Patients with progressive brain metastases from histologically confirmed solid tumors, measurable CNS disease, and available tumor tissue for sequencing are able to enroll in the study. Those who are identified to have alterations in the CDK pathway will receive a CDK inhibitor, those who have an actionable mutation in the PI3K/AKT/mTOR pathway will receive a PI3K inhibitor, and those with an NTRK/ROS1 translocation from a primary lung cancer will receive an NTRK/ROS inhibitor. All treatment will be administered until CNS or systemic progression.

The primary end point is CNS response rate, and secondary end points include OS, CNS and systemic progression-free survival, systemic response, and safety. Exploratory end points also include correlation of response with biomarkers, duration of response, and the first site of progression.


1. Brastianos PK. Genomic evolution of central nervous system metastases: implications for precision medicine. Presented at: 2020 SNO Conference on Brain Metastases; August 14, 2020.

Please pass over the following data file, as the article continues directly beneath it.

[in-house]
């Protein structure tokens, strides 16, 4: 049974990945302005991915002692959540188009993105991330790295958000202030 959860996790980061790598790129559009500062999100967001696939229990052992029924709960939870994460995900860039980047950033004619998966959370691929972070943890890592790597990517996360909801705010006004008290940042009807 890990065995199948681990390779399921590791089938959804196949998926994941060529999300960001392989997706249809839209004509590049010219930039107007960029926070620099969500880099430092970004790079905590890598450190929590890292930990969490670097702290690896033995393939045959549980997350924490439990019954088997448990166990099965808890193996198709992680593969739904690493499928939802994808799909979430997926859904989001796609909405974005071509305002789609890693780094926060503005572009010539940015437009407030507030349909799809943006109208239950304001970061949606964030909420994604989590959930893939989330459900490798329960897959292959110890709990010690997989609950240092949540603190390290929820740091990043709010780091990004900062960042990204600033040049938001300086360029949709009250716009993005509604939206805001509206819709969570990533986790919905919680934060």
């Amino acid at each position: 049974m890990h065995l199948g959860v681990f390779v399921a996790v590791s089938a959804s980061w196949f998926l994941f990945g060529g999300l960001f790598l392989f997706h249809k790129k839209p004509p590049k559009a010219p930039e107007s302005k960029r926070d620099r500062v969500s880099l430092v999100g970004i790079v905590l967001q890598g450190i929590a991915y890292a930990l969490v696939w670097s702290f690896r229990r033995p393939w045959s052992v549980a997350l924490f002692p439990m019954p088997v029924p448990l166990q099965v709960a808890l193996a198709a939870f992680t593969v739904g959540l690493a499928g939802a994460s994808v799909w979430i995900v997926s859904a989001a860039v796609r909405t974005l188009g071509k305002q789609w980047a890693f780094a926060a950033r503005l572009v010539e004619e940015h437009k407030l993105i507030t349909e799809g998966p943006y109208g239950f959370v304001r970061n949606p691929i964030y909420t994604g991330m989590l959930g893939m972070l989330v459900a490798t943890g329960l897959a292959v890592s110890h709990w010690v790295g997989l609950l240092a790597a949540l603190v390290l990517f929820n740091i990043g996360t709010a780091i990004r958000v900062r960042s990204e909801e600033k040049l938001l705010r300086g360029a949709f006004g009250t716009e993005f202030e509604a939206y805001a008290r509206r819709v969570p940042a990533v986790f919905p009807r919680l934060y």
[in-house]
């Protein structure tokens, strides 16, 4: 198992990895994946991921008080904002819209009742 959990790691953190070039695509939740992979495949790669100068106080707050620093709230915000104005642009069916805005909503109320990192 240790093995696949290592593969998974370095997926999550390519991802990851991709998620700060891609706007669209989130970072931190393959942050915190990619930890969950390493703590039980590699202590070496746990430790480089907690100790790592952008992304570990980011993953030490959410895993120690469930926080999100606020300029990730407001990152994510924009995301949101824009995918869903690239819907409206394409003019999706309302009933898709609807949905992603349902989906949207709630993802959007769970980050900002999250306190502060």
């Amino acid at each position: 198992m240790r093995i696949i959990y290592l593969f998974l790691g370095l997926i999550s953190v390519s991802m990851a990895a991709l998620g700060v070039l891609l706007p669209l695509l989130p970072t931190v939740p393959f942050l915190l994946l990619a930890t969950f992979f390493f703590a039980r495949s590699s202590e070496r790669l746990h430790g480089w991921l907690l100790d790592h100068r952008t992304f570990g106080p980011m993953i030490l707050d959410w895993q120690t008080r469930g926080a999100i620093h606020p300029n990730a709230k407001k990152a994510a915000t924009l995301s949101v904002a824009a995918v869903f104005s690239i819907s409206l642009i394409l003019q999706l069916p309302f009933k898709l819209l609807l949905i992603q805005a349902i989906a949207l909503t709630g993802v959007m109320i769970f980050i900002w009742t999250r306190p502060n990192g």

2. Chen G, Chakravarti N, Aardalen K, et al. Molecular profiling of patient-matched brain and extracranial melanoma metastases implicates the PI3K pathway as a therapeutic target. Clin Cancer Res. 2014;20(21):5537-5546. doi:10.1158/1078-0432.CCR-13-3003

3. Brastianos PK, Carter SL, Santagata S, et al. Genomic characterization of brain metastases reveals branched evolution and potential therapeutic targets. Cancer Discov. 2015;5(11):1164-1177. doi:10.1158/2159-8290.CD-15-0369

4. Fischer GM, Jalali A, Kircher DA, et al. Molecular Profiling Reveals Unique Immune and Metabolic Features of Melanoma Brain Metastases. Cancer Discov. 2019;9(5):628-645. doi:10.1158/2159-8290.CD-18-1489

5. Shih DJH, Nayyar N, Bihun I, et al. Genomic characterization of human brain metastases identifies drivers of metastatic lung adenocarcinoma. Nat Genet. 2020;52:371-377. doi:10.1038/s41588-020-0592-7